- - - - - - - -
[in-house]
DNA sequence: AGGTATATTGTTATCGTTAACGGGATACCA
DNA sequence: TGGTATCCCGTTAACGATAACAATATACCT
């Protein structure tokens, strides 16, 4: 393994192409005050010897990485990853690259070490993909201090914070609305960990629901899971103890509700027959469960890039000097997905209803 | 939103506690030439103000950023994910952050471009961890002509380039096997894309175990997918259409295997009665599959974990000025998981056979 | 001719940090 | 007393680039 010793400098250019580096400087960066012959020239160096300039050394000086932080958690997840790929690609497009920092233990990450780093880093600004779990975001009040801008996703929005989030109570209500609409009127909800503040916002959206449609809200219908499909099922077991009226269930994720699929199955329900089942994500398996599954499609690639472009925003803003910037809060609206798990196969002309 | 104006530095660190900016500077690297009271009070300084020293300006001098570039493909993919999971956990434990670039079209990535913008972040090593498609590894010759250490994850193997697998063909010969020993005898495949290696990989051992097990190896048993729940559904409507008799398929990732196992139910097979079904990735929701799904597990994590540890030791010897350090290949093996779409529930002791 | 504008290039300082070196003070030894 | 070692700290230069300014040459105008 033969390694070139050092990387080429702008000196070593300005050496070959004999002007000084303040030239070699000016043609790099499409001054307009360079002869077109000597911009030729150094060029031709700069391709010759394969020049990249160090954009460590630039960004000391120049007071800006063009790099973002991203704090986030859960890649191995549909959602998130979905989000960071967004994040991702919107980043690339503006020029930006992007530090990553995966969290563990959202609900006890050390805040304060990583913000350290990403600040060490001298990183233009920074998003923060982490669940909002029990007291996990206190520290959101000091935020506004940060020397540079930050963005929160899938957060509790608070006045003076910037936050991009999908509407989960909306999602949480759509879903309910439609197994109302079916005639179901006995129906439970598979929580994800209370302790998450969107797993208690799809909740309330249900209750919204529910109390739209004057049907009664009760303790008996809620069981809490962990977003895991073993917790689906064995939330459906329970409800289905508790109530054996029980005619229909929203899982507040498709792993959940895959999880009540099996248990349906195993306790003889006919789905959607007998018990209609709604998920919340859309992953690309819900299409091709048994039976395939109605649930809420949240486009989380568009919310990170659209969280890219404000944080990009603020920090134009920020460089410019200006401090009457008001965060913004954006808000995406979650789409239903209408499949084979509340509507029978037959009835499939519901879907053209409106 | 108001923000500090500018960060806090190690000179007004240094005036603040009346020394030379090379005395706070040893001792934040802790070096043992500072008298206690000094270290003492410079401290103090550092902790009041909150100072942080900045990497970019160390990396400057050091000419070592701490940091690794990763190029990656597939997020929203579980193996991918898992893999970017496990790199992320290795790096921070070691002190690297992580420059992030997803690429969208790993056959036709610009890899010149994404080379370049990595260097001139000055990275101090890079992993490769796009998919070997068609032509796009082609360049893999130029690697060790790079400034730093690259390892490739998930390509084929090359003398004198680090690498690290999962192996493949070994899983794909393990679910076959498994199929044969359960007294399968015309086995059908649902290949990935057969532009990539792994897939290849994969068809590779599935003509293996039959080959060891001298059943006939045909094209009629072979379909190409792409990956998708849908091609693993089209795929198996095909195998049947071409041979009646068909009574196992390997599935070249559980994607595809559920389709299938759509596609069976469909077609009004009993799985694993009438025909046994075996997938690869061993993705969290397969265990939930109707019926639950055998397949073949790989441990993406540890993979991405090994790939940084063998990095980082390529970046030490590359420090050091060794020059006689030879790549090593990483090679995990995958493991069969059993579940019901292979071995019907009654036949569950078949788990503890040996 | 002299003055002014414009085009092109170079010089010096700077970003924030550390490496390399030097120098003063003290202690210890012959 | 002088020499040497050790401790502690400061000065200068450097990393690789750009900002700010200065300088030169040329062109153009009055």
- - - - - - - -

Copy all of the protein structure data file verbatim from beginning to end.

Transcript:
[in-house]
DNA sequence: AGGTATATTGTTATCGTTAACGGGATACCA
DNA sequence: TGGTATCCCGTTAACGATAACAATATACCT
């Protein structure tokens, strides 16, 4: 393994192409005050010897990485990853690259070490993909201090914070609305960990629901899971103890509700027959469960890039000097997905209803 | 939103506690030439103000950023994910952050471009961890002509380039096997894309175990997918259409295997009665599959974990000025998981056979 | 001719940090 | 007393680039 010793400098250019580096400087960066012959020239160096300039050394000086932080958690997840790929690609497009920092233990990450780093880093600004779990975001009040801008996703929005989030109570209500609409009127909800503040916002959206449609809200219908499909099922077991009226269930994720699929199955329900089942994500398996599954499609690639472009925003803003910037809060609206798990196969002309 | 104006530095660190900016500077690297009271009070300084020293300006001098570039493909993919999971956990434990670039079209990535913008972040090593498609590894010759250490994850193997697998063909010969020993005898495949290696990989051992097990190896048993729940559904409507008799398929990732196992139910097979079904990735929701799904597990994590540890030791010897350090290949093996779409529930002791 | 504008290039300082070196003070030894 | 070692700290230069300014040459105008 033969390694070139050092990387080429702008000196070593300005050496070959004999002007000084303040030239070699000016043609790099499409001054307009360079002869077109000597911009030729150094060029031709700069391709010759394969020049990249160090954009460590630039960004000391120049007071800006063009790099973002991203704090986030859960890649191995549909959602998130979905989000960071967004994040991702919107980043690339503006020029930006992007530090990553995966969290563990959202609900006890050390805040304060990583913000350290990403600040060490001298990183233009920074998003923060982490669940909002029990007291996990206190520290959101000091935020506004940060020397540079930050963005929160899938957060509790608070006045003076910037936050991009999908509407989960909306999602949480759509879903309910439609197994109302079916005639179901006995129906439970598979929580994800209370302790998450969107797993208690799809909740309330249900209750919204529910109390739209004057049907009664009760303790008996809620069981809490962990977003895991073993917790689906064995939330459906329970409800289905508790109530054996029980005619229909929203899982507040498709792993959940895959999880009540099996248990349906195993306790003889006919789905959607007998018990209609709604998920919340859309992953690309819900299409091709048994039976395939109605649930809420949240486009989380568009919310990170659209969280890219404000944080990009603020920090134009920020460089410019200006401090009457008001965060913004954006808000995406979650789409239903209408499949084979509340509507029978037959009835499939519901879907053209409106 | 108001923000500090500018960060806090190690000179007004240094005036603040009346020394030379090379005395706070040893001792934040802790070096043992500072008298206690000094270290003492410079401290103090550092902790009041909150100072942080900045990497970019160390990396400057050091000419070592701490940091690794990763190029990656597939997020929203579980193996991918898992893999970017496990790199992320290795790096921070070691002190690297992580420059992030997803690429969208790993056959036709610009890899010149994404080379370049990595260097001139000055990275101090890079992993490769796009998919070997068609032509796009082609360049893999130029690697060790790079400034730093690259390892490739998930390509084929090359003398004198680090690498690290999962192996493949070994899983794909393990679910076959498994199929044969359960007294399968015309086995059908649902290949990935057969532009990539792994897939290849994969068809590779599935003509293996039959080959060891001298059943006939045909094209009629072979379909190409792409990956998708849908091609693993089209795929198996095909195998049947071409041979009646068909009574196992390997599935070249559980994607595809559920389709299938759509596609069976469909077609009004009993799985694993009438025909046994075996997938690869061993993705969290397969265990939930109707019926639950055998397949073949790989441990993406540890993979991405090994790939940084063998990095980082390529970046030490590359420090050091060794020059006689030879790549090593990483090679995990995958493991069969059993579940019901292979071995019907009654036949569950078949788990503890040996 | 002299003055002014414009085009092109170079010089010096700077970003924030550390490496390399030097120098003063003290202690210890012959 | 002088020499040497050790401790502690400061000065200068450097990393690789750009900002700010200065300088030169040329062109153009009055």